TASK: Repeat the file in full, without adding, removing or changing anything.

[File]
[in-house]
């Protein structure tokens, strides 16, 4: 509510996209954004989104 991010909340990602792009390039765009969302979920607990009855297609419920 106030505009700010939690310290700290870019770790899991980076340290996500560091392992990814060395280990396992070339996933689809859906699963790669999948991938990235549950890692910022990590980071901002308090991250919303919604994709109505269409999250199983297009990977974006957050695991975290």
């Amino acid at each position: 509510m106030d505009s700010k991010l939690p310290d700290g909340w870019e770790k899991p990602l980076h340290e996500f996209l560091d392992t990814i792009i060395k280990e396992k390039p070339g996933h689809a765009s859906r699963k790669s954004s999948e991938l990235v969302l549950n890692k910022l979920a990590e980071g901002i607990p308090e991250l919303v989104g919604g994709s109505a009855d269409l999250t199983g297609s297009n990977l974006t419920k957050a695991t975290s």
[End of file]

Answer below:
[in-house]
């Protein structure tokens, strides 16, 4: 509510996209954004989104 991010909340990602792009390039765009969302979920607990009855297609419920 106030505009700010939690310290700290870019770790899991980076340290996500560091392992990814060395280990396992070339996933689809859906699963790669999948991938990235549950890692910022990590980071901002308090991250919303919604994709109505269409999250199983297009990977974006957050695991975290």
């Amino acid at each position: 509510m106030d505009s700010k991010l939690p310290d700290g909340w870019e770790k899991p990602l980076h340290e996500f996209l560091d392992t990814i792009i060395k280990e396992k390039p070339g996933h689809a765009s859906r699963k790669s954004s999948e991938l990235v969302l549950n890692k910022l979920a990590e980071g901002i607990p308090e991250l919303v989104g919604g994709s109505a009855d269409l999250t199983g297609s297009n990977l974006t419920k957050a695991t975290s």